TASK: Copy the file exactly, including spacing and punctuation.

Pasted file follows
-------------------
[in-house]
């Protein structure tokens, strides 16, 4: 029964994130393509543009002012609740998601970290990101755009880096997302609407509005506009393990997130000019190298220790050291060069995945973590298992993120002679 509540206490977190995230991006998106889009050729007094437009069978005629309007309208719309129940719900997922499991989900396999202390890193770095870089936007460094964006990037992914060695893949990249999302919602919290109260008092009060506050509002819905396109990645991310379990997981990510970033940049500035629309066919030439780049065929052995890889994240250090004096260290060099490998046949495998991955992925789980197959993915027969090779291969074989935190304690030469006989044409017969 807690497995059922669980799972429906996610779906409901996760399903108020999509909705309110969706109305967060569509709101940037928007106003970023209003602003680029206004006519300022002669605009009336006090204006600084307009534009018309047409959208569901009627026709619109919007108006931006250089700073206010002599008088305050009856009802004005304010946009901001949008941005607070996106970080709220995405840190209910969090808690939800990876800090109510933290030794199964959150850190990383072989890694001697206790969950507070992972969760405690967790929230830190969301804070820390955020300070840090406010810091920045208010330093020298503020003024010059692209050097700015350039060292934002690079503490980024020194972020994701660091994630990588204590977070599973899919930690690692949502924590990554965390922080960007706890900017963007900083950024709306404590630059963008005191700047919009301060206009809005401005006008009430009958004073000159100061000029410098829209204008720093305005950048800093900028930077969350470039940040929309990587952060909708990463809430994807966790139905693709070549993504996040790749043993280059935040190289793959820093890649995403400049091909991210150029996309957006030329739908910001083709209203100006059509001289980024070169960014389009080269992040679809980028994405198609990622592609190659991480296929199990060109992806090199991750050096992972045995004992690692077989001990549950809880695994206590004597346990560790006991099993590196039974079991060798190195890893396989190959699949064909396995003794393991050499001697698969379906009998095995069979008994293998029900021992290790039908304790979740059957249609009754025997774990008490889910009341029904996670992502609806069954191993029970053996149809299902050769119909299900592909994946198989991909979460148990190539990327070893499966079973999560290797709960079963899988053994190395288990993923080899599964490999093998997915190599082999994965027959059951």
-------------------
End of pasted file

[in-house]
């Protein structure tokens, strides 16, 4: 029964994130393509543009002012609740998601970290990101755009880096997302609407509005506009393990997130000019190298220790050291060069995945973590298992993120002679 509540206490977190995230991006998106889009050729007094437009069978005629309007309208719309129940719900997922499991989900396999202390890193770095870089936007460094964006990037992914060695893949990249999302919602919290109260008092009060506050509002819905396109990645991310379990997981990510970033940049500035629309066919030439780049065929052995890889994240250090004096260290060099490998046949495998991955992925789980197959993915027969090779291969074989935190304690030469006989044409017969 807690497995059922669980799972429906996610779906409901996760399903108020999509909705309110969706109305967060569509709101940037928007106003970023209003602003680029206004006519300022002669605009009336006090204006600084307009534009018309047409959208569901009627026709619109919007108006931006250089700073206010002599008088305050009856009802004005304010946009901001949008941005607070996106970080709220995405840190209910969090808690939800990876800090109510933290030794199964959150850190990383072989890694001697206790969950507070992972969760405690967790929230830190969301804070820390955020300070840090406010810091920045208010330093020298503020003024010059692209050097700015350039060292934002690079503490980024020194972020994701660091994630990588204590977070599973899919930690690692949502924590990554965390922080960007706890900017963007900083950024709306404590630059963008005191700047919009301060206009809005401005006008009430009958004073000159100061000029410098829209204008720093305005950048800093900028930077969350470039940040929309990587952060909708990463809430994807966790139905693709070549993504996040790749043993280059935040190289793959820093890649995403400049091909991210150029996309957006030329739908910001083709209203100006059509001289980024070169960014389009080269992040679809980028994405198609990622592609190659991480296929199990060109992806090199991750050096992972045995004992690692077989001990549950809880695994206590004597346990560790006991099993590196039974079991060798190195890893396989190959699949064909396995003794393991050499001697698969379906009998095995069979008994293998029900021992290790039908304790979740059957249609009754025997774990008490889910009341029904996670992502609806069954191993029970053996149809299902050769119909299900592909994946198989991909979460148990190539990327070893499966079973999560290797709960079963899988053994190395288990993923080899599964490999093998997915190599082999994965027959059951």